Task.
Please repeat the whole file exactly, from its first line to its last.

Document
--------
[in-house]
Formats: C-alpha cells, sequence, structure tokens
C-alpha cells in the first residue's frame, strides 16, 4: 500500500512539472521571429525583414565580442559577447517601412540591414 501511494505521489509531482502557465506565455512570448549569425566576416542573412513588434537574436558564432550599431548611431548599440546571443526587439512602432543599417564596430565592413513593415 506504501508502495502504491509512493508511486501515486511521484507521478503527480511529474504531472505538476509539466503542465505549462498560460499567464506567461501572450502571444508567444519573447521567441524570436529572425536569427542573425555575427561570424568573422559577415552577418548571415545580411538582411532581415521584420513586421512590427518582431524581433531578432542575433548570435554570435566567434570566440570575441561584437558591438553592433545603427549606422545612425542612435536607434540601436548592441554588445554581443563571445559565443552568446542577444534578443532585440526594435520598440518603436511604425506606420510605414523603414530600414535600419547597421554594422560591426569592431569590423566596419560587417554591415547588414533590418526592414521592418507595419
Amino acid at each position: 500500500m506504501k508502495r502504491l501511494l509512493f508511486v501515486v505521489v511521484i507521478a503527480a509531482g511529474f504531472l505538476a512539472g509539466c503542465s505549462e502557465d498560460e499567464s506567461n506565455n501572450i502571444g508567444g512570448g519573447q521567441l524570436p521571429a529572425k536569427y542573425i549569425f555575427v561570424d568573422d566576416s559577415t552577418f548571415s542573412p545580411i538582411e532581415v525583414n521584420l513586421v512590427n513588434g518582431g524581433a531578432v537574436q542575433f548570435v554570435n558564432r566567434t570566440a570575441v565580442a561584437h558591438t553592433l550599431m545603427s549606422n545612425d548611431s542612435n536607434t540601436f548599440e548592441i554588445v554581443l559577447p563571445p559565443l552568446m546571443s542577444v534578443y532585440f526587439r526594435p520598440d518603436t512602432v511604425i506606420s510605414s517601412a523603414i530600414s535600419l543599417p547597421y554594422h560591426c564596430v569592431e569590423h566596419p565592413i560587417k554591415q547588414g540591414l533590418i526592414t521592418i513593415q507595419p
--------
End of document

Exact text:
[in-house]
Formats: C-alpha cells, sequence, structure tokens
C-alpha cells in the first residue's frame, strides 16, 4: 500500500512539472521571429525583414565580442559577447517601412540591414 501511494505521489509531482502557465506565455512570448549569425566576416542573412513588434537574436558564432550599431548611431548599440546571443526587439512602432543599417564596430565592413513593415 506504501508502495502504491509512493508511486501515486511521484507521478503527480511529474504531472505538476509539466503542465505549462498560460499567464506567461501572450502571444508567444519573447521567441524570436529572425536569427542573425555575427561570424568573422559577415552577418548571415545580411538582411532581415521584420513586421512590427518582431524581433531578432542575433548570435554570435566567434570566440570575441561584437558591438553592433545603427549606422545612425542612435536607434540601436548592441554588445554581443563571445559565443552568446542577444534578443532585440526594435520598440518603436511604425506606420510605414523603414530600414535600419547597421554594422560591426569592431569590423566596419560587417554591415547588414533590418526592414521592418507595419
Amino acid at each position: 500500500m506504501k508502495r502504491l501511494l509512493f508511486v501515486v505521489v511521484i507521478a503527480a509531482g511529474f504531472l505538476a512539472g509539466c503542465s505549462e502557465d498560460e499567464s506567461n506565455n501572450i502571444g508567444g512570448g519573447q521567441l524570436p521571429a529572425k536569427y542573425i549569425f555575427v561570424d568573422d566576416s559577415t552577418f548571415s542573412p545580411i538582411e532581415v525583414n521584420l513586421v512590427n513588434g518582431g524581433a531578432v537574436q542575433f548570435v554570435n558564432r566567434t570566440a570575441v565580442a561584437h558591438t553592433l550599431m545603427s549606422n545612425d548611431s542612435n536607434t540601436f548599440e548592441i554588445v554581443l559577447p563571445p559565443l552568446m546571443s542577444v534578443y532585440f526587439r526594435p520598440d518603436t512602432v511604425i506606420s510605414s517601412a523603414i530600414s535600419l543599417p547597421y554594422h560591426c564596430v569592431e569590423h566596419p565592413i560587417k554591415q547588414g540591414l533590418i526592414t521592418i513593415q507595419p